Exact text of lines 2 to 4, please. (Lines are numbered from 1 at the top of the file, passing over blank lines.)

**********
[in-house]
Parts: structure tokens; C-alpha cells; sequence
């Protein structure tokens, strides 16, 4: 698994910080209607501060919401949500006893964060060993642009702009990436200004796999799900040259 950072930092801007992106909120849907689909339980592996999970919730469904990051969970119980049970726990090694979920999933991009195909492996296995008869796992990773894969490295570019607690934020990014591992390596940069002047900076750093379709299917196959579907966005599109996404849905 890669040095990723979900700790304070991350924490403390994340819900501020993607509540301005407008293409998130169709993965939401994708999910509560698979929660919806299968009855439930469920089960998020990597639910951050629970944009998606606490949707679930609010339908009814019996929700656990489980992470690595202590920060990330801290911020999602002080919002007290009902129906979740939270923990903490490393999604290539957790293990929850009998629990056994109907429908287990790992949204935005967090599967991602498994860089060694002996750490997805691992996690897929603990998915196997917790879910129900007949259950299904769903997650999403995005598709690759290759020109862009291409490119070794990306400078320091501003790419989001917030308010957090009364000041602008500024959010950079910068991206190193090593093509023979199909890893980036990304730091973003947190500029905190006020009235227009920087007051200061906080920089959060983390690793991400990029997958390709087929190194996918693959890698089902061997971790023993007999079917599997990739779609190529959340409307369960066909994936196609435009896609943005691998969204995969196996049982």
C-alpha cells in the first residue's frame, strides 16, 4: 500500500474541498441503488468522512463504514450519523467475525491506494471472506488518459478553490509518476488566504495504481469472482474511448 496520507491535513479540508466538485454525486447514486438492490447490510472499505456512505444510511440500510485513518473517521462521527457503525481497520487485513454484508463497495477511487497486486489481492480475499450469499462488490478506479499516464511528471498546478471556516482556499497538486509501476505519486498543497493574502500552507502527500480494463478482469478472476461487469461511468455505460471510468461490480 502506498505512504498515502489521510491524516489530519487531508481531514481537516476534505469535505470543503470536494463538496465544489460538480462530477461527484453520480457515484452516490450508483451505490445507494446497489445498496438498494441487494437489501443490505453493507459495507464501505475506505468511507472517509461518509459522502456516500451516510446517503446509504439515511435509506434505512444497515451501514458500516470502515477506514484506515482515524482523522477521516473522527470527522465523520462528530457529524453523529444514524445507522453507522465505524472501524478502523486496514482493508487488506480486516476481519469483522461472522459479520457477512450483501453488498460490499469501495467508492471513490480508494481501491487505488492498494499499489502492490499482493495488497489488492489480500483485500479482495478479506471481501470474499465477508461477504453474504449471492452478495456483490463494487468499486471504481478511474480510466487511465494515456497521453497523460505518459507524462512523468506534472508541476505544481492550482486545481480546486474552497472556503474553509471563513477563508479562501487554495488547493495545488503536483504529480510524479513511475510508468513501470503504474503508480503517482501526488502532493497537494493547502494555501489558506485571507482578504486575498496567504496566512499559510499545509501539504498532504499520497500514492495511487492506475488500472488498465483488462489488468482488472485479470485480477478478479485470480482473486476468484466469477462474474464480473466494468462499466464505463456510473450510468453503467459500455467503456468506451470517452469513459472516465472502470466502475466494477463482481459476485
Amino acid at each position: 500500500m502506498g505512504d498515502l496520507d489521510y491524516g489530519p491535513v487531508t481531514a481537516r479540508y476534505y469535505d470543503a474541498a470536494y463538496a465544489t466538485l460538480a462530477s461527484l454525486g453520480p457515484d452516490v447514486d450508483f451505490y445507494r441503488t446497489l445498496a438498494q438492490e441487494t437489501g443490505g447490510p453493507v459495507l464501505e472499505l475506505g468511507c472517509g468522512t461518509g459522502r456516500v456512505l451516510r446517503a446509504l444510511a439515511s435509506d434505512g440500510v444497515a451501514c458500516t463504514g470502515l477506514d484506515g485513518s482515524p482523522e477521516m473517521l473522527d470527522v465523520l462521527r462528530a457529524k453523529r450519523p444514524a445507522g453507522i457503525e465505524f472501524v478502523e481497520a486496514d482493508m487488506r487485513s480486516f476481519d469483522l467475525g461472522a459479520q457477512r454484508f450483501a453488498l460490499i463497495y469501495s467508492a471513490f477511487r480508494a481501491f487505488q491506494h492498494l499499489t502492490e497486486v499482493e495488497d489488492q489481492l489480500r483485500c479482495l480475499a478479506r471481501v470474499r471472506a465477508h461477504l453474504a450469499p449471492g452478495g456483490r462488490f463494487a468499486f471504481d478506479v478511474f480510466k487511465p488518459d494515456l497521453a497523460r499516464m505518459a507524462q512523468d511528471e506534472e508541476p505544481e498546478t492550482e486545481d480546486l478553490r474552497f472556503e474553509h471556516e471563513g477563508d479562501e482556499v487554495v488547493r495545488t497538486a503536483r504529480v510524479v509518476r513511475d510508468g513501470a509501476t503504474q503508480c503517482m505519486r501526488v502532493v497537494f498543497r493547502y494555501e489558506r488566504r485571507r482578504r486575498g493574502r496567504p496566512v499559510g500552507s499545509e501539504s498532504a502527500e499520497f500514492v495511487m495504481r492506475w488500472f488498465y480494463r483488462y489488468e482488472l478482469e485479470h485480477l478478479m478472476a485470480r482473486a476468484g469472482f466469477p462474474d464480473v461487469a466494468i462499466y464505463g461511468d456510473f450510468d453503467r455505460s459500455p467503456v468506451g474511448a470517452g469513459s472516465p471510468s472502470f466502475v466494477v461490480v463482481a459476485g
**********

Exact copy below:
Parts: structure tokens; C-alpha cells; sequence
């Protein structure tokens, strides 16, 4: 698994910080209607501060919401949500006893964060060993642009702009990436200004796999799900040259 950072930092801007992106909120849907689909339980592996999970919730469904990051969970119980049970726990090694979920999933991009195909492996296995008869796992990773894969490295570019607690934020990014591992390596940069002047900076750093379709299917196959579907966005599109996404849905 890669040095990723979900700790304070991350924490403390994340819900501020993607509540301005407008293409998130169709993965939401994708999910509560698979929660919806299968009855439930469920089960998020990597639910951050629970944009998606606490949707679930609010339908009814019996929700656990489980992470690595202590920060990330801290911020999602002080919002007290009902129906979740939270923990903490490393999604290539957790293990929850009998629990056994109907429908287990790992949204935005967090599967991602498994860089060694002996750490997805691992996690897929603990998915196997917790879910129900007949259950299904769903997650999403995005598709690759290759020109862009291409490119070794990306400078320091501003790419989001917030308010957090009364000041602008500024959010950079910068991206190193090593093509023979199909890893980036990304730091973003947190500029905190006020009235227009920087007051200061906080920089959060983390690793991400990029997958390709087929190194996918693959890698089902061997971790023993007999079917599997990739779609190529959340409307369960066909994936196609435009896609943005691998969204995969196996049982």
C-alpha cells in the first residue's frame, strides 16, 4: 500500500474541498441503488468522512463504514450519523467475525491506494471472506488518459478553490509518476488566504495504481469472482474511448 496520507491535513479540508466538485454525486447514486438492490447490510472499505456512505444510511440500510485513518473517521462521527457503525481497520487485513454484508463497495477511487497486486489481492480475499450469499462488490478506479499516464511528471498546478471556516482556499497538486509501476505519486498543497493574502500552507502527500480494463478482469478472476461487469461511468455505460471510468461490480 502506498505512504498515502489521510491524516489530519487531508481531514481537516476534505469535505470543503470536494463538496465544489460538480462530477461527484453520480457515484452516490450508483451505490445507494446497489445498496438498494441487494437489501443490505453493507459495507464501505475506505468511507472517509461518509459522502456516500451516510446517503446509504439515511435509506434505512444497515451501514458500516470502515477506514484506515482515524482523522477521516473522527470527522465523520462528530457529524453523529444514524445507522453507522465505524472501524478502523486496514482493508487488506480486516476481519469483522461472522459479520457477512450483501453488498460490499469501495467508492471513490480508494481501491487505488492498494499499489502492490499482493495488497489488492489480500483485500479482495478479506471481501470474499465477508461477504453474504449471492452478495456483490463494487468499486471504481478511474480510466487511465494515456497521453497523460505518459507524462512523468506534472508541476505544481492550482486545481480546486474552497472556503474553509471563513477563508479562501487554495488547493495545488503536483504529480510524479513511475510508468513501470503504474503508480503517482501526488502532493497537494493547502494555501489558506485571507482578504486575498496567504496566512499559510499545509501539504498532504499520497500514492495511487492506475488500472488498465483488462489488468482488472485479470485480477478478479485470480482473486476468484466469477462474474464480473466494468462499466464505463456510473450510468453503467459500455467503456468506451470517452469513459472516465472502470466502475466494477463482481459476485